# Why does an increase in money cause a proportionate increase in price level according to classical/neoclassical economists?

First I am not sure what classical economists say but doesn't increase in Money supply decreases interest rate and cause investment to expand and thus GDP rises. Therefore the aggregate demand increase, causing price level to rise. But what does proportional mean in this case?

• So to sum up, your question is: What does the word 'proportional' mean? – Giskard Apr 9 '16 at 19:27

## 2 Answers

It's a bit hard to answer without a precise model structure, but normally an increase in money will propagate into an increase in nominal demand. For the sake of simplicity, suppose money is equivalent to nominal gdp $M$, whereas real gdp by definition is given by $Y=M/P$. In classical economics, real gdp is pinned down completely by fundamentals of the economy, so that accordingly $P\propto M$ (namely by a factor $1/Y$).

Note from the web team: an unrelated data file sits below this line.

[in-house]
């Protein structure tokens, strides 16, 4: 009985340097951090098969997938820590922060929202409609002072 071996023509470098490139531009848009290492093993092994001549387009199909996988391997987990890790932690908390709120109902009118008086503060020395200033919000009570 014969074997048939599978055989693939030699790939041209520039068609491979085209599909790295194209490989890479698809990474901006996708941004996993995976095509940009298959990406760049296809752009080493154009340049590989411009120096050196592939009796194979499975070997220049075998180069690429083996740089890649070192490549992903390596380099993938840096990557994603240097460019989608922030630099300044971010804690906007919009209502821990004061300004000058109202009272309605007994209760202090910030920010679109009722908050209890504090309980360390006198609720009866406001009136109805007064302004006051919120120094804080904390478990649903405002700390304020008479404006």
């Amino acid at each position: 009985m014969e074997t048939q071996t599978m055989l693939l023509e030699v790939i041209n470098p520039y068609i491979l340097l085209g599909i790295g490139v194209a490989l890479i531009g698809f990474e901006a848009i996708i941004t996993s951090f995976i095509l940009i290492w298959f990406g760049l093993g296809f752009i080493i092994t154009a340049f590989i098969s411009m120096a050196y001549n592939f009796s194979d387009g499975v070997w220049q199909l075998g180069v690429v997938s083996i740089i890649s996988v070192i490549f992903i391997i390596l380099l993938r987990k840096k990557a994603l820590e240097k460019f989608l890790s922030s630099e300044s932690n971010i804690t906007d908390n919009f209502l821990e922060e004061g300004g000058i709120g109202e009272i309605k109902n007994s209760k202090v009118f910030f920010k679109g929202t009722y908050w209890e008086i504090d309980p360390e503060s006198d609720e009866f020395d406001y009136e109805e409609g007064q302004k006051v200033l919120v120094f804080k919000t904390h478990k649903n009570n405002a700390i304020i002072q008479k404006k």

I find the easiest way to think about this problem is with an (absurd) example:

Suppose a government could magically put three zeros at the end of every major currency unit (e.g. dollar) denomination in the entire economy.

Suddenly:

• if someone previously earned \$1000/week, they now earn \$1,000,000 per week,
• if something previously cost \$1, it now costs \$1,000

That's an extreme but simple example of how a 1000 times increase in the money supply causes a 1000 times increase in prices.

But the same simple math holds for any increase big (as above) or small (like inflation in most developed countries ~ 2-3% per year)